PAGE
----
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What Scouts Look For
When Evaluating Speed

by Ed Herrmann
Ed Herrmann.Com

Evaluating Speed

Running speed is a tool that you are born with. There are athletes who have been able to improve their speed a step or two by adding strength in their legs, increasing their lower half flexibility, performing plyometric exercises, and just by practicing their form and running, but those athletes had that potential already built in and had not adequately developed it. If hard work was all it took to run a 6.3 second 60 yard dash, then baseball would be full of players who could steal 80+ bases a year. Hard work, however will give you every opportunity to be your best.

Speed is a valuable commodity for running the bases - and scoring runs - and for defensive range. Quick ballplayers can catch more balls because they can get to more balls.

  • Timing the 60 Yard Dash
    When it comes to evaluating speed, there are Major League clubs who make it mandatory for their scouts to run prospects in the 60-yard dash. Most clubs look for times under 7.00 in the "60". Times of 6.7 - 6.9 usually equate to an average runner on the playing field. Of course anything faster is considered above average.

  • Timing a Hitter From Home to First Base
    The universal way to scout speed on the playing field is to time hitters from home to first base. The scout starts the stopwatch on "contact," or as the bat is hitting the ball; It is important to anticipate the swing to get an accurate time. Most scouts will click their watch as the ball is crossing home plate, whether the batter swings or not, in anticipation of contact. The scout then stops the watch as the hitter's foot touches first base, again anticipating the contact to stop the watch as accurately as possible. Since left-handed hitters are a step closer to first base, their times are graded a 10th of a second quicker.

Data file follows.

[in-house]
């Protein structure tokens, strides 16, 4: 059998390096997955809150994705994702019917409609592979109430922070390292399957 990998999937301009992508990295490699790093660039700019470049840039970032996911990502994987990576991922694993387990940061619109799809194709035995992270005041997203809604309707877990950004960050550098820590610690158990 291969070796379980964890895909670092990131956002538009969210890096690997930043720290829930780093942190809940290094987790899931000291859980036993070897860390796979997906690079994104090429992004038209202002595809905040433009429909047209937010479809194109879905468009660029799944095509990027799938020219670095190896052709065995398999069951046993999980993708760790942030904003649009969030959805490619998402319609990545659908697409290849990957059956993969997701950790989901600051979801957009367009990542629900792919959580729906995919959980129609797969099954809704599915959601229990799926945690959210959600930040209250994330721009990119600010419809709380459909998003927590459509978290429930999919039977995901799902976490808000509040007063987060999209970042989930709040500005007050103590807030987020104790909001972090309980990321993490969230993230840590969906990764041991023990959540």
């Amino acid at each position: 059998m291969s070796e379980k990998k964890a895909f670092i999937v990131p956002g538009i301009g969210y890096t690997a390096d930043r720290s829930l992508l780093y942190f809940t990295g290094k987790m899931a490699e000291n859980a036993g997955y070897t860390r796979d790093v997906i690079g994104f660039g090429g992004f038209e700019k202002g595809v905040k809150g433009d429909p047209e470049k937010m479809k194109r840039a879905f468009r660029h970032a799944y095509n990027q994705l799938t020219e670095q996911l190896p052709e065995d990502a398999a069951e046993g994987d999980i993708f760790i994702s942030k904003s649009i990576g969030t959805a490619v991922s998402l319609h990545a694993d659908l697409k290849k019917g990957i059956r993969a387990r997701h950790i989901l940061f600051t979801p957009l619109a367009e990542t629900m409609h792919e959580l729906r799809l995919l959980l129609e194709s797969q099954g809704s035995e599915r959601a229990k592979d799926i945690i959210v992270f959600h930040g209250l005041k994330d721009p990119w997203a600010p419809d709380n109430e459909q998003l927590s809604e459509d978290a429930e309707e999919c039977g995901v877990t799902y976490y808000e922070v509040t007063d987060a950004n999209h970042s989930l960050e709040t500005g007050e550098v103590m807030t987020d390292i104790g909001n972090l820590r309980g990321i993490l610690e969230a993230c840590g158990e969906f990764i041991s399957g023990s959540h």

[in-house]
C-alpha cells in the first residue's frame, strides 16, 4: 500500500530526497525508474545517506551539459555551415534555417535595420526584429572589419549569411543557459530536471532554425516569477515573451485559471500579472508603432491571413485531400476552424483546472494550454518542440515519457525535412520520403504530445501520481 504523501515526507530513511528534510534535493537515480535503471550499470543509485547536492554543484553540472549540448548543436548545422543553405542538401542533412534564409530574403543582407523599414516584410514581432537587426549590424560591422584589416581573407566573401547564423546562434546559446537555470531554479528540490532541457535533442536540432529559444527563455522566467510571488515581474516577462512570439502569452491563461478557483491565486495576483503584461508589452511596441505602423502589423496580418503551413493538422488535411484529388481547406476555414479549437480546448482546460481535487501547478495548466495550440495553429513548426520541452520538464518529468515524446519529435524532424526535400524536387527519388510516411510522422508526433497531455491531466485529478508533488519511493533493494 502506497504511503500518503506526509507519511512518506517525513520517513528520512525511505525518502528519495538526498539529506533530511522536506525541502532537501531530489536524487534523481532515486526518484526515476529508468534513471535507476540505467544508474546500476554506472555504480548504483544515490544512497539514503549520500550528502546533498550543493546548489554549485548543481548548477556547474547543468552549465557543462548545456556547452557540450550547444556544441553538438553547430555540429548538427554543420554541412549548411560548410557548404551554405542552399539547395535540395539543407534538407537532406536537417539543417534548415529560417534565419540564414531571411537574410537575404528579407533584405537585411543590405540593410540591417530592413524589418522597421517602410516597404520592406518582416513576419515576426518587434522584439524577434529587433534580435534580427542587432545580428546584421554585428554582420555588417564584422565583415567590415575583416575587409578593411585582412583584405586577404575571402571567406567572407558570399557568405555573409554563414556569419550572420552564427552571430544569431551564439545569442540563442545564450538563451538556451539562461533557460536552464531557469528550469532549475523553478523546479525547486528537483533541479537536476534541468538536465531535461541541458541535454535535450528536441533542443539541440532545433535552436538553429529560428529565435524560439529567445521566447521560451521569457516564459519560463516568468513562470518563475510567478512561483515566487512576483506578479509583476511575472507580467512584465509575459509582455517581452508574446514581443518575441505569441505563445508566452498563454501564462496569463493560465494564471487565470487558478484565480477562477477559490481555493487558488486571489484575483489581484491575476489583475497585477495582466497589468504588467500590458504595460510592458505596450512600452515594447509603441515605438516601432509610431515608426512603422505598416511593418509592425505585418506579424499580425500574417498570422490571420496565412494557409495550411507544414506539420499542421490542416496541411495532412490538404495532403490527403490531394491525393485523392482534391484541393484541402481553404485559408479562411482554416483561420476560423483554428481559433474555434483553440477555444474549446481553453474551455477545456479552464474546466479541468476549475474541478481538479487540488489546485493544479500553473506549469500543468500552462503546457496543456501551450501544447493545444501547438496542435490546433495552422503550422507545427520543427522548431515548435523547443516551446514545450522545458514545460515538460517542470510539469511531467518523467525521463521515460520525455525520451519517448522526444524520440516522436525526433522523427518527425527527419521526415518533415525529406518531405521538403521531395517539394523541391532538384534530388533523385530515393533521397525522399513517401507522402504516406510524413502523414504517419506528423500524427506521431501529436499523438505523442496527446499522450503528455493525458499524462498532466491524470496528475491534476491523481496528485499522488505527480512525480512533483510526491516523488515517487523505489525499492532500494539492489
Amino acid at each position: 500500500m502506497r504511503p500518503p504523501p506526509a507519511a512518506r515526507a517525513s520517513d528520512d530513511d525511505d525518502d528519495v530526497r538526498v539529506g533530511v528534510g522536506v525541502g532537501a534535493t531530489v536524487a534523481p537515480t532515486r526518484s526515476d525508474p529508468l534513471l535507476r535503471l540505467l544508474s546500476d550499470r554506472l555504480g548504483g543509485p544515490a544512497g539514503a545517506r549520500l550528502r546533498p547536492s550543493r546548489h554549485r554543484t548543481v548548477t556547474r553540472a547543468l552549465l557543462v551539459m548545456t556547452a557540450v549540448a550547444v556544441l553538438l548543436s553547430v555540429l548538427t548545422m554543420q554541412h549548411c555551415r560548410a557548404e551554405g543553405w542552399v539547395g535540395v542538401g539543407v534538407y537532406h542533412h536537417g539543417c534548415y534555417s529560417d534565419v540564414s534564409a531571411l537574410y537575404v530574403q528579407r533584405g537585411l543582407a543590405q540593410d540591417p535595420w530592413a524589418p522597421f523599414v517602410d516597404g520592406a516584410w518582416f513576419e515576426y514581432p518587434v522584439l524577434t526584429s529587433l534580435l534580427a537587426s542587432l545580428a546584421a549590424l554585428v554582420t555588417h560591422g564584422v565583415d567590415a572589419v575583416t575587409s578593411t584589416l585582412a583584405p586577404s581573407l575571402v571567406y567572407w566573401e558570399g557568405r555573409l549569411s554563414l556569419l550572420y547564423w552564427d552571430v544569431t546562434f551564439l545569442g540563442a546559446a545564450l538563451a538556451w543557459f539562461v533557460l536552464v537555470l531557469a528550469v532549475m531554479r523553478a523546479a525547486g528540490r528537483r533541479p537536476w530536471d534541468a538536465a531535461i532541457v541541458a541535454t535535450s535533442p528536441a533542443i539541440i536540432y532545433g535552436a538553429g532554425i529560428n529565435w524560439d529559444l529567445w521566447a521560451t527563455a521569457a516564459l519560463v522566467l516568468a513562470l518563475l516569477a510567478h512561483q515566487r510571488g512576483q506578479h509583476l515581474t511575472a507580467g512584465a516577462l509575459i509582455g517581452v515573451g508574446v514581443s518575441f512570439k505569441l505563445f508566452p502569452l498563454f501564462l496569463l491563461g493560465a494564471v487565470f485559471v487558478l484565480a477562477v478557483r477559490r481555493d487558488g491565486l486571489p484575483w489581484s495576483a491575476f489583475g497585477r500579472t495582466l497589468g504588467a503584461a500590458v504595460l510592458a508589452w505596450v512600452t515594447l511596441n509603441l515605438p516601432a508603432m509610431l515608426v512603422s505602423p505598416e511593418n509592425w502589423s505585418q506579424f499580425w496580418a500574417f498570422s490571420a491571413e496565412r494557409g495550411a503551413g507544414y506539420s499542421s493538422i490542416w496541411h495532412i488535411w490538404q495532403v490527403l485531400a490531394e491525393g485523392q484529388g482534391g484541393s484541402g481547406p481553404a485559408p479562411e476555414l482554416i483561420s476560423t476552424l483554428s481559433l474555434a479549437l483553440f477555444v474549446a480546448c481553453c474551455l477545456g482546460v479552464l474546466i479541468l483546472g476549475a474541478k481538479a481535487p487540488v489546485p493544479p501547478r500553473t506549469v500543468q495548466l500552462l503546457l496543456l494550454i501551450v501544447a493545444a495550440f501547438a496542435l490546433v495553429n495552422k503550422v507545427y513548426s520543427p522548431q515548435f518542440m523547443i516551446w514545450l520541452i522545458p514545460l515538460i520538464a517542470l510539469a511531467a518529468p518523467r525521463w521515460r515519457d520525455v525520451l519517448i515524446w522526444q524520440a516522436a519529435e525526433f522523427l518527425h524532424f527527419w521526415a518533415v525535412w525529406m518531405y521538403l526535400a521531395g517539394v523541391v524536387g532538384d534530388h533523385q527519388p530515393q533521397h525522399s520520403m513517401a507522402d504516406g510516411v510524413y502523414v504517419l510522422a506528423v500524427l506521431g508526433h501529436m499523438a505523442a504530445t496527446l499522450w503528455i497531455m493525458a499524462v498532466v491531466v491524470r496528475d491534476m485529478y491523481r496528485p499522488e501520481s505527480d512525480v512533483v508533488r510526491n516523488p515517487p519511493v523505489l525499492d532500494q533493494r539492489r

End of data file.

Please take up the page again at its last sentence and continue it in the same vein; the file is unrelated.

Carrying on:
Right Handed Hitter

Left Handed Hitter

Above - Average

4.2 seconds 4.1 seconds


4.3 seconds 4.2 seconds

Below - Average

4.4 seconds 4.3 seconds

Very Below - Average

4.5 seconds 4.4 seconds

Of course, a player's position adds importance to the running times. A catcher's or first baseman's running time is expected to be below average, or worse. There are catchers in the Major Leagues who run 4.8 to first base. There are power hitters in the outfield who run 4.6 to first, but hit 30+ homeruns a year. Speed IS important for shortstops and centerfielders, and to a lesser extent, second baseman and third baseman. The bottom line is this: If you are not going to be a power hitter or drive in a lot of runs, you had better score runs or take-away hits and runs with your speed and glove.

The times to first base can be deceiving if the hitter has a swing with a long follow-thru, because those hitters are slower to get out of the batter's box. It is essential that a scout watches a player run around the bases - for example running from first to third - in order to get an accurate feel for a player's true speed. An outfielder can show his true speed by running down balls in the gaps or to the fence. Stealing bases is also another way to display your true speed. So, these running times are a reliable indicator of speed, but they are not always the whole truth.

Ed Herrmann.Com

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